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October 14, 2013Pitt receiver Devin Street took a hard hit from Virginia Tech cornerback Kyshoen Jarrett late in the Panthers' 19-9 loss to the Hokies in Blacksburg on Saturday. The hit knocked Street from the game with what was termed a "shoulder injury," but there appeared to also be contact between the two players' heads.
No penalty was called on the play, and ACC head of officials Doug Rhoads told ACC Digital Network host Jeff Fischel after the game that the hit was legal. Pitt head coach Paul Chryst said he addressed the play with conference officials.
"First glance, I questioned what we were seeing and brought it up with the league and got the response. Clearly, it wasn't a penalty," Chryst said Monday. He was then asked if he thought the play involved helmet-to-helmet contact.
"The league told us it was clearly not."
When asked if he agreed with that assessment, Chryst simply responded, "Doesn't matter."
The hit on Street would seem to be the second time in as many games that Chryst believed one of his players took contact to the head without any penalty called on the opponent. Against Virginia, quarterback Tom Savage took a direct shot to the helmet as he slid after a run, and no flag was thrown.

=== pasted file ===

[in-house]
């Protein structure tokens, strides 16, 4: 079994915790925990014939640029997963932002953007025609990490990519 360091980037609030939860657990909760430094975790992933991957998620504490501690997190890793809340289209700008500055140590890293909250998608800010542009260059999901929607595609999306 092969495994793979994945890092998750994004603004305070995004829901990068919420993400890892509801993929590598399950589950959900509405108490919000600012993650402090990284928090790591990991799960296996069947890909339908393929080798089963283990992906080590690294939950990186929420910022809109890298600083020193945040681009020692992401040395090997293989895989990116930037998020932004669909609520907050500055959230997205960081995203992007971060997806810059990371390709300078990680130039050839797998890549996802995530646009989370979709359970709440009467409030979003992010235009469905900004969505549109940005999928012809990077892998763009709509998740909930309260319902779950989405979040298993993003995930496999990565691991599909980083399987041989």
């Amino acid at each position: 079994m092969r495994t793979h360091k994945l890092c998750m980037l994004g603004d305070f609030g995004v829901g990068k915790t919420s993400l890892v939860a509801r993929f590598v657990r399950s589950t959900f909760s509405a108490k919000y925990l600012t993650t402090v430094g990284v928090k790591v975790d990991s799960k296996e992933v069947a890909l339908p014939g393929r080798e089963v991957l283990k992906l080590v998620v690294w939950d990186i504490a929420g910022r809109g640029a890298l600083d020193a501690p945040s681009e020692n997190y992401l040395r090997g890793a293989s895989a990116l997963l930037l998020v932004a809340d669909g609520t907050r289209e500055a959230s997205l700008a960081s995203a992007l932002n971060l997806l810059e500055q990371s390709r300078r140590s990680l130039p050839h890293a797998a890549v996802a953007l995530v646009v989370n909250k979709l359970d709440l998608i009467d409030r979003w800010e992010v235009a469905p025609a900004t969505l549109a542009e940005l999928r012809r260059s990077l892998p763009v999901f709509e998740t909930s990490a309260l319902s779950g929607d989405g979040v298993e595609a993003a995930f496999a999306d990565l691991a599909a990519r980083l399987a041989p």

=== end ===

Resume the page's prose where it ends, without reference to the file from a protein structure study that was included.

So when asked to evaluate the implementation of new targeting rules this season, Chryst was tentative, at best.
"It's been our games, it's been I don't know."
Chryst added - when asked - that he would not want his players to make hits like the one Street took from Jarrett.
Street and freshman running back James Conner both left the Virginia Tech game with shoulder injuries. Chryst had no definitive answer on whether those two will be ready to practice this week, let alone Saturday's game against Old Dominion at Heinz Field.
"We'll kind of wait and see here. I don't think we're planning to do anything with them (in Monday's practice), but we'll see as the week progresses."
Savage has been sacked 15 times in the last two games, including eight in the loss at Virginia Tech Saturday. And while much of that criticism has fallen on the offensive line, Chryst was quick to point out that the front five bear some, but not all of the responsibility for the protection issues.
"It's wrong to put this all on the o-line," he said after citing several examples of protection breakdowns, including a lineman not getting the help he was expecting on a play, tight ends getting beat and running backs failing to block, in addition to a few plays where the linemen flat-out got beat.
"Everyone's got to own it, and it starts with coaching," Chryst said. "I have to own it and we have to get better at it this week."
Still, the inexperienced group of linemen Pitt has used in every game this season has struggled, and improvement in that unit can go a long way in alleviating some of the protection concerns.